You have several options when it comes to starting your investing journey, from opening a traditional investment account with a brokerage like Charles Schwab and Fidelity to robo-advisors like Wealthfront. Just make sure you go with a method you understand and are comfortable with. And if you’re unsure how to start investing for your long-term goals, talking with a professional advisor can be a good way to get personalized investing advice.
Minimum deposit and balance
Minimum deposit and balance requirements may vary depending on the investment vehicle selected. No account minimum for active investing through Schwab One® Brokerage Account. Automated investing through Schwab Intelligent Portfolios® requires a $5,000 minimum deposit
Fees may vary depending on the investment vehicle selected. Schwab One® Brokerage Account has no account fees, $0 commission fees for stock and ETF trades, $0 transaction fees for over 4,000 mutual funds and a $0.65 fee per options contract
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Minimum deposit and balance
Minimum deposit and balance requirements may vary depending on the investment vehicle selected. $500 minimum deposit for investment accounts
Fees may vary depending on the investment vehicle selected. Zero account, transfer, trading or commission fees (fund ratios may apply). Wealthfront annual management advisory fee is 0.25% of your account balance
Stocks, bonds, ETFs and cash. Additional asset classes to your portfolio include real estate, natural resources and dividend stocks
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What’s your risk tolerance?
Choosing where to save your money isn’t just about the cold, hard numbers. You also need to take into account your comfort with risk, as different savings vehicles come with varying amounts of volatility.
“If I am more risk averse, meaning I don’t want to have my money floating around going up and down drastically day in and day out, then safety and security become my primary focus,” Jones says. In that case, you may want to shift some of your savings into low-risk products.
High-yield savings accounts and CDs have low risk because both are FDIC insured for up to $250,000, so even if the bank fails you’ll get your money back. Government bonds, like I-Bonds and Treasury bonds, are also considered low-risk investments because they are backed by the U.S. government.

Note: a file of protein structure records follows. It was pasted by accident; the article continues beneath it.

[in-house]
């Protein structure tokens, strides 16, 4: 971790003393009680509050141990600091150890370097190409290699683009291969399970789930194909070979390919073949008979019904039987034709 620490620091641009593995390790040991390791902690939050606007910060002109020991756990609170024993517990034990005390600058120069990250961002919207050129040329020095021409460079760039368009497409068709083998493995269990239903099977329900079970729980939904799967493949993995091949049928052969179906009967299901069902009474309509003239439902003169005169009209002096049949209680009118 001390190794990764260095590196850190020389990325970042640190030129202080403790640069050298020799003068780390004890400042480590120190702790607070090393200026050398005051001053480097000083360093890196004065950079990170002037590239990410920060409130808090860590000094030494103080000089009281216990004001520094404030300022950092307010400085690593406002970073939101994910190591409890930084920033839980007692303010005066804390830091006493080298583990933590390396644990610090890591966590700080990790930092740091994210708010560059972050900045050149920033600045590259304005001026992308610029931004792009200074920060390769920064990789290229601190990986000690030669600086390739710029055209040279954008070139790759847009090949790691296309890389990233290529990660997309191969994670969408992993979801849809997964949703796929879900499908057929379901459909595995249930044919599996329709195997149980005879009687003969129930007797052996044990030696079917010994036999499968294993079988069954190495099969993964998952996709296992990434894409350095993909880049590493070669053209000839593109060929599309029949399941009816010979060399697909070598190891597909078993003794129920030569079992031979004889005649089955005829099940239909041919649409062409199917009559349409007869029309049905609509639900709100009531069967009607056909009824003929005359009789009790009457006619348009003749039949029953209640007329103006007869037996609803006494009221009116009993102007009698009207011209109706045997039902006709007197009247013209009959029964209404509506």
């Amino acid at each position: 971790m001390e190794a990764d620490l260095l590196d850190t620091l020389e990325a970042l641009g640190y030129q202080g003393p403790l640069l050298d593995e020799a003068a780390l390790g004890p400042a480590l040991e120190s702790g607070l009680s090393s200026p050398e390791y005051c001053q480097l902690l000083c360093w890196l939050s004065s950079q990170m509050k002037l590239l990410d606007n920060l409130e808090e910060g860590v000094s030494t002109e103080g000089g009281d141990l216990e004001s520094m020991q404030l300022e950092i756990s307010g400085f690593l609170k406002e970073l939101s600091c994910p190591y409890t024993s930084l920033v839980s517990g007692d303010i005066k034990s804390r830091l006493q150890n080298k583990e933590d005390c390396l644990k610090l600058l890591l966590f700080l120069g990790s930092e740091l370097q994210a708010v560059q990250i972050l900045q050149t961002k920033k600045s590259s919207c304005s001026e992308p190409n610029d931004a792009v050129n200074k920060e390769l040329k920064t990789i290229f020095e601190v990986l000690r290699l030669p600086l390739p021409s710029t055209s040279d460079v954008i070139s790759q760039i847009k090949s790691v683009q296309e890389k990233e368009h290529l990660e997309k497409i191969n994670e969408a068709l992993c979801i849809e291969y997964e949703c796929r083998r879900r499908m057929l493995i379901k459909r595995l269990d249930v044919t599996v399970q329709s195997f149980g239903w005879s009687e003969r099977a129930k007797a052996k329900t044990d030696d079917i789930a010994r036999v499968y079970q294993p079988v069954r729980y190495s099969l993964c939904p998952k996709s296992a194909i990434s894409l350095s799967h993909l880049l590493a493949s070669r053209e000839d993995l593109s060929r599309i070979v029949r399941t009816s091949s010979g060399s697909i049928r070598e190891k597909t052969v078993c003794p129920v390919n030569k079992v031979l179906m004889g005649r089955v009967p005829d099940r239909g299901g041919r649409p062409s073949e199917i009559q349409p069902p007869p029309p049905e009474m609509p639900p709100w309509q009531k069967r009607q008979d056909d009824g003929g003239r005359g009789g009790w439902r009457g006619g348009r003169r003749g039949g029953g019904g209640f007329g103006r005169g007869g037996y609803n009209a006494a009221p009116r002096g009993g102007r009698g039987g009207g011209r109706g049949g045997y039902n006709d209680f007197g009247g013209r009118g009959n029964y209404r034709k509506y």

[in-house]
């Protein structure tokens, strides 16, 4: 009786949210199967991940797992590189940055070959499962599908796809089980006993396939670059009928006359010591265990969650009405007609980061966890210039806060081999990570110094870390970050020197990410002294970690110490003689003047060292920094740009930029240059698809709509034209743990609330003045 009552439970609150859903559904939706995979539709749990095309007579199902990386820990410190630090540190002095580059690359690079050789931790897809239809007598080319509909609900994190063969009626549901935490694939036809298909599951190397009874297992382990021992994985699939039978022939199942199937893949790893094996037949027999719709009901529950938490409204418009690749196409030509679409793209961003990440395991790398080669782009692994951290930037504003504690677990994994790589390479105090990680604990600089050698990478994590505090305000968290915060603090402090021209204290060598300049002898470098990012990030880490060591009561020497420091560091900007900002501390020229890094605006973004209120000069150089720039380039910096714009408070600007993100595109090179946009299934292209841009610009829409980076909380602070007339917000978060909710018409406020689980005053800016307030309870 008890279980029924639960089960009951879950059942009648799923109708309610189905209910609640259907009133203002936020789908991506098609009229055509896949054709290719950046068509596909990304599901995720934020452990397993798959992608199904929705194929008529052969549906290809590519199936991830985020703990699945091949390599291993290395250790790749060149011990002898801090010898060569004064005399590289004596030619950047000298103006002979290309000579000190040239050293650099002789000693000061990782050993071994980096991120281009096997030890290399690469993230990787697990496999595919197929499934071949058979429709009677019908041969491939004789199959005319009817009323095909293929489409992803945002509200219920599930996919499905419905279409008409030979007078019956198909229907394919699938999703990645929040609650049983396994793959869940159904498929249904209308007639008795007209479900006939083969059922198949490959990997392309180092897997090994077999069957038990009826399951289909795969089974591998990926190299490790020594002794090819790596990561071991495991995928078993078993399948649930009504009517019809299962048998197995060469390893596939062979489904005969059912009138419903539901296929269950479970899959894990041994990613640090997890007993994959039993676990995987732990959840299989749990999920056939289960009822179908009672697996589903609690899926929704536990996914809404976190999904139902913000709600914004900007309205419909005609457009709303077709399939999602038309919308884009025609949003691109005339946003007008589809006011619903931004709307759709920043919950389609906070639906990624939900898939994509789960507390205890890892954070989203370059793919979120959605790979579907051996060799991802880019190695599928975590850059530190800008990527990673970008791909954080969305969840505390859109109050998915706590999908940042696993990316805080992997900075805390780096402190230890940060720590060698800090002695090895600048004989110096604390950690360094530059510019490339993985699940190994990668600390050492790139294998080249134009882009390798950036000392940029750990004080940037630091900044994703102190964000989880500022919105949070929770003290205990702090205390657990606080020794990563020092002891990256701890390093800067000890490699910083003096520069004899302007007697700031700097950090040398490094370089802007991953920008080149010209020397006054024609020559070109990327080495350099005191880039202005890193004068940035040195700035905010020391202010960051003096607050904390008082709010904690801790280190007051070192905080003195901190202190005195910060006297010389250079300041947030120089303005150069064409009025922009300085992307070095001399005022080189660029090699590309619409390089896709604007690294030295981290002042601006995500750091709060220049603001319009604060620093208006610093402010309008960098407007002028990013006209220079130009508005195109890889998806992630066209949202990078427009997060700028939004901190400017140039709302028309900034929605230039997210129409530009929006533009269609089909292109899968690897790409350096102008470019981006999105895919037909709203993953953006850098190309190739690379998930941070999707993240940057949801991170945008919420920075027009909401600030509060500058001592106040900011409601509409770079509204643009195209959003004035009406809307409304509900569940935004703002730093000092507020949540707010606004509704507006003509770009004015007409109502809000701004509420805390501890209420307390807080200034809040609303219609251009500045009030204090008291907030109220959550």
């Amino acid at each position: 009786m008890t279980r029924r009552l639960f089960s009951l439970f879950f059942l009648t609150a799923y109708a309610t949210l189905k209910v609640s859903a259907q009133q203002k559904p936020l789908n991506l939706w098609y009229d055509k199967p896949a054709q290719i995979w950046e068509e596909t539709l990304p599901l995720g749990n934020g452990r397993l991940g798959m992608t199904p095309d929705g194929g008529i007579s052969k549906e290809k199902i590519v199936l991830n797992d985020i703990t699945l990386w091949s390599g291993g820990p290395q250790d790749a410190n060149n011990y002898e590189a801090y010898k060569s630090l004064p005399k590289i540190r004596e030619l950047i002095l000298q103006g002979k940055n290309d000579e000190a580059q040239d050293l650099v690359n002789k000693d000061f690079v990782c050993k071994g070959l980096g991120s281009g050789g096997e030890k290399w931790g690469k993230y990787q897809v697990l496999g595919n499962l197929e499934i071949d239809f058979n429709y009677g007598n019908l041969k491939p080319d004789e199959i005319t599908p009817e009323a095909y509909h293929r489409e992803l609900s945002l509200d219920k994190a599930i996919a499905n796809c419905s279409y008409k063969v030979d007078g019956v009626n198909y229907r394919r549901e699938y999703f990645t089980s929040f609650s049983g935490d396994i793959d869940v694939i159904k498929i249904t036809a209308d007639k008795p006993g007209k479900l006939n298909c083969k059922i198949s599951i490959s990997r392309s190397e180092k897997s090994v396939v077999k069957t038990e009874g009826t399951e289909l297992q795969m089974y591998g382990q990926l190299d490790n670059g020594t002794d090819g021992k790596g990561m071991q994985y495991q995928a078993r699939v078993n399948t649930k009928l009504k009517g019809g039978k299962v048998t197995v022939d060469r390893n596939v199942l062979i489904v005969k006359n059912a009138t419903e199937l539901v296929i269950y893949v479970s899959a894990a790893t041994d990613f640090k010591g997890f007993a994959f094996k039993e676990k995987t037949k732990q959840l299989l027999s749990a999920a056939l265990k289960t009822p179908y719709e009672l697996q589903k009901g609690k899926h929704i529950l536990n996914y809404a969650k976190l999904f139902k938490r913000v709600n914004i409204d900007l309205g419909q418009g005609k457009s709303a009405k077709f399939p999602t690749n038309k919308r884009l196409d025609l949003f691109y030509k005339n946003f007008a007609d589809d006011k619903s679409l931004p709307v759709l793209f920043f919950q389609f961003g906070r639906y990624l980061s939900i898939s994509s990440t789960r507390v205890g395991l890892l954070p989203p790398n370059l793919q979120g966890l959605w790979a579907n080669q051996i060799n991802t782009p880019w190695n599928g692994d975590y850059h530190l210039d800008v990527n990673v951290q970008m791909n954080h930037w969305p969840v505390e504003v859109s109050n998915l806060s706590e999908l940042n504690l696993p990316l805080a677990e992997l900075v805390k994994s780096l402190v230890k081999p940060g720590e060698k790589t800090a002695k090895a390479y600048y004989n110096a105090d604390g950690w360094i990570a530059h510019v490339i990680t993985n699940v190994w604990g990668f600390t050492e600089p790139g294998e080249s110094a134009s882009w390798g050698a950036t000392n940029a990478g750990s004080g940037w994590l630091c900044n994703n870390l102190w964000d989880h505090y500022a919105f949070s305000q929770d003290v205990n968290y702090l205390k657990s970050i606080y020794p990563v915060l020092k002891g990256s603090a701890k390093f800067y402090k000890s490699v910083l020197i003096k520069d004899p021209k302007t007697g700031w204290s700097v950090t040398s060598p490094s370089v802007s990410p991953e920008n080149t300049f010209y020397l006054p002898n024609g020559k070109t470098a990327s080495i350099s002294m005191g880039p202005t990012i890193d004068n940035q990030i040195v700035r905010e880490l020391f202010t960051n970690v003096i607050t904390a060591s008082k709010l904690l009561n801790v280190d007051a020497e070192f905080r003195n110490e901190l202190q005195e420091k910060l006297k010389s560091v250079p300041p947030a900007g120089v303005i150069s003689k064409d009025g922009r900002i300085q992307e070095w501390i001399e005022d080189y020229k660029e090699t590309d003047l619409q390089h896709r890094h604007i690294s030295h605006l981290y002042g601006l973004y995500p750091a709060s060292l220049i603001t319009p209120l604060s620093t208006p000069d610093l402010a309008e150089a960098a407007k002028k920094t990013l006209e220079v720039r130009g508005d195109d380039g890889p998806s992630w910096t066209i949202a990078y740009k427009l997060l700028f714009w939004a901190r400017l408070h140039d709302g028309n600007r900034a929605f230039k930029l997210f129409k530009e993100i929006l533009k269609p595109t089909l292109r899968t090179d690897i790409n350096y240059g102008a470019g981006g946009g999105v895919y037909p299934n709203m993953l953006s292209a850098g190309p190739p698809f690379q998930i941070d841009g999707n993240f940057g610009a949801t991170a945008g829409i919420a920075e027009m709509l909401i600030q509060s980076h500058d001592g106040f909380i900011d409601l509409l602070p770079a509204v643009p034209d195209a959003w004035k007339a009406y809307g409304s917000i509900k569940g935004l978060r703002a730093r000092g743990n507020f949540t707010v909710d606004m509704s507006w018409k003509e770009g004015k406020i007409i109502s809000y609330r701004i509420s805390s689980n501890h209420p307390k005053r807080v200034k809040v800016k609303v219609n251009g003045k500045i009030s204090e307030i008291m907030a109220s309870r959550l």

The safety of those vehicles comes with tradeoffs. The rate of return on high-yield savings accounts is lower than the rate of inflation. So even though you’re making money, it’s still losing value — just at a slower rate.
If you’re losing sleep over your investment strategy, Jones recommends talking with an advisor to see if there’s a better asset allocation for you.
Do you have high-interest debt?
When deciding how to save and invest your money, you’ll want to balance your choices with paying down your existing debt, especially if you have high-interest debt like credit cards.
The average credit card interest rate is nearly 20%, which is four to five times higher than the best rates you’ll get with a typical high-yield savings account or CD. For example, if you save $1,000 in a high-yield savings account at 4% interest you’d earn about $41 in a year. But in that same year, a $1,000 balance on a credit card with a 20% interest rate would cost you roughly $170 (assuming you make only the minimum payments).
In this type of situation, you can save the most money by paying off your high-interest debt. “I know it’s not as fun as building assets,” Hernandez says. But if you’re flooded with high-interest debt, “it may make sense to at least get that more manageable and then when you’re in a position where you have more cashflow you can start investing.”
Read more: How to pay off credit card debt
When you’re deciding how to save or invest there’s no one-size-fits-all answer.
The best choice for you depends on your wants and personal circumstances. With interest rates high, high-yield savings accounts and CDs are becoming more attractive options for short-term goals. However, over the long term, investing in the stock market through index funds or ETFs has historically provided better returns.
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Editorial Note: Opinions, analyses, reviews or recommendations expressed in this article are those of the Select editorial staff’s alone, and have not been reviewed, approved or otherwise endorsed by any third party.